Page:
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Spring breakers beware

Maddy Heine, Assistant Editor in Chief

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With spring break only days away, students are more excited than ever to ditch their books and head to their destination. However, this excitement may be premature. Several cases of the Zika Virus have been reported in several popular spring break destinations.

Cases of the Zika Virus have been reported in Mexico, Central America, the Caribbean, much of South America, and several U.S. states including Illinois in the past few months. Most of the people with the virus have acquired it by traveling, however a few cases have been acquired locally.

The disease is most commonly shared through mosquito bites in areas of the world where the virus is present. These areas include some parts of Africa, Southeast Asia, the Pacific Islands, as well as most of the Caribbean. Besides mosquito bites though the virus can be transmitted sexually or through blood transfusion.

Only one in five people infected with Zika actually get sick, and those who do usually exhibit mild symptoms similar to those of the flu. The most common symptoms of the Zika virus are fevers, rashes, joint pain, red eyes, muscle pain, and headaches. Most cases of the virus are not severe, and some people don’t even know they have the virus.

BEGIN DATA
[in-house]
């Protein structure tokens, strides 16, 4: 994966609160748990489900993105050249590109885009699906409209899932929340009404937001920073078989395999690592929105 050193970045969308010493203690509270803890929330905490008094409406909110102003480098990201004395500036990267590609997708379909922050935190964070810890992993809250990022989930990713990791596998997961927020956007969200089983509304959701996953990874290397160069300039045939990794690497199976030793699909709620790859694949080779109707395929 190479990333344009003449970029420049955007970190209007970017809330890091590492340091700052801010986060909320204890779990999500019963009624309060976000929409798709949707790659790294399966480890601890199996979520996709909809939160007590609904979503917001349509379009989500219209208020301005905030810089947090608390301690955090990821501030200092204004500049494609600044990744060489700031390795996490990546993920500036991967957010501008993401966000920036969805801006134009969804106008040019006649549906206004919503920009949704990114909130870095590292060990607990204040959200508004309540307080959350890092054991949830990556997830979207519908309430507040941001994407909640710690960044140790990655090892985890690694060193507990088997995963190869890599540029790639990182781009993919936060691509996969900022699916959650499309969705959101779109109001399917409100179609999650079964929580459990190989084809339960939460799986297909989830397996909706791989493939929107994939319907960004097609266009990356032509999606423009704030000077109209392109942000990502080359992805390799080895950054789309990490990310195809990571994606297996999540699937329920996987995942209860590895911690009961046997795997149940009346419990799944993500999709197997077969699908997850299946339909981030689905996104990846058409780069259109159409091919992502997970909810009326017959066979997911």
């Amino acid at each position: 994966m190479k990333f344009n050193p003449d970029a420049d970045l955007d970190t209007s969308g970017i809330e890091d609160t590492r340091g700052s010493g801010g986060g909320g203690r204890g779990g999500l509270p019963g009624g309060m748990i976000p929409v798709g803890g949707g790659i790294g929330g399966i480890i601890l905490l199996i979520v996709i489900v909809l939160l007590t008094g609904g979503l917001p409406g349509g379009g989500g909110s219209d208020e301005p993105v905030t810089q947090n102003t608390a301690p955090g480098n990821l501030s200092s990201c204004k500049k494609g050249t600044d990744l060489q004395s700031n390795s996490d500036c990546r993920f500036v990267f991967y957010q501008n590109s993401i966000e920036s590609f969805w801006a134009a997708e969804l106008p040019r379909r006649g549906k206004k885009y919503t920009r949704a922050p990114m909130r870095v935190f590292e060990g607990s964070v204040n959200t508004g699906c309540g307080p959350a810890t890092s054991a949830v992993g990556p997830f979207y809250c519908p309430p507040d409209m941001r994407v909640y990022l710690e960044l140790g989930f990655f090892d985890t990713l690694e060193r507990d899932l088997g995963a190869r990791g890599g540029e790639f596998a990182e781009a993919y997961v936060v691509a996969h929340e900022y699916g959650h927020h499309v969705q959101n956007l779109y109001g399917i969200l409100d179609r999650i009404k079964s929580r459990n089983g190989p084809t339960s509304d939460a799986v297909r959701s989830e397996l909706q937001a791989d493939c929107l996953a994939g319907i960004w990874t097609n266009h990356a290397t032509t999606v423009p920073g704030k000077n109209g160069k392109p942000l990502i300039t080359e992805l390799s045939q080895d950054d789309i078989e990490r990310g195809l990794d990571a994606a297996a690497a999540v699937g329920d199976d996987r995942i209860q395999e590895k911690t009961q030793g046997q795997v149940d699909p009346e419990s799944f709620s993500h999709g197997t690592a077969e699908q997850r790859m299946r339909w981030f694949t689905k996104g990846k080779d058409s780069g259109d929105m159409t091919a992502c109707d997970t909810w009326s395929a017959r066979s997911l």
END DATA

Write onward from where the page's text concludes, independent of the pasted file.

However, Zika does pose a serious threat to pregnant women. If a mother contracts Zika she can pass it down to her baby which can cause birth defects. The most common of these is called congenital microcephaly, which causes the baby’s head to be smaller than it should be for its age and sex. The microcephaly cases range from mild to severe. Babies with mild cases can live a relatively normal life despite their small head size, but babies with severe cases will most likely need developmental services earlier in their lives and possibly medications to help treat the symptoms that accompany the condition.

Since there is no vaccine for the virus, in order to avoid getting infected you can wear long sleeves, avoid standing water, and wear insect repellent to avoid being bit by mosquito. However, the most effective prevention for pregnant women is to avoid areas where the Zika Virus is present.

Though Zika has the potential to be very dangerous, it is only a mild threat to most people. So if you find yourself travelling to a tropical destination this spring break, make sure to be safe!

 

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The student news site of Geneva Community High School in Geneva, Illinois
Spring breakers beware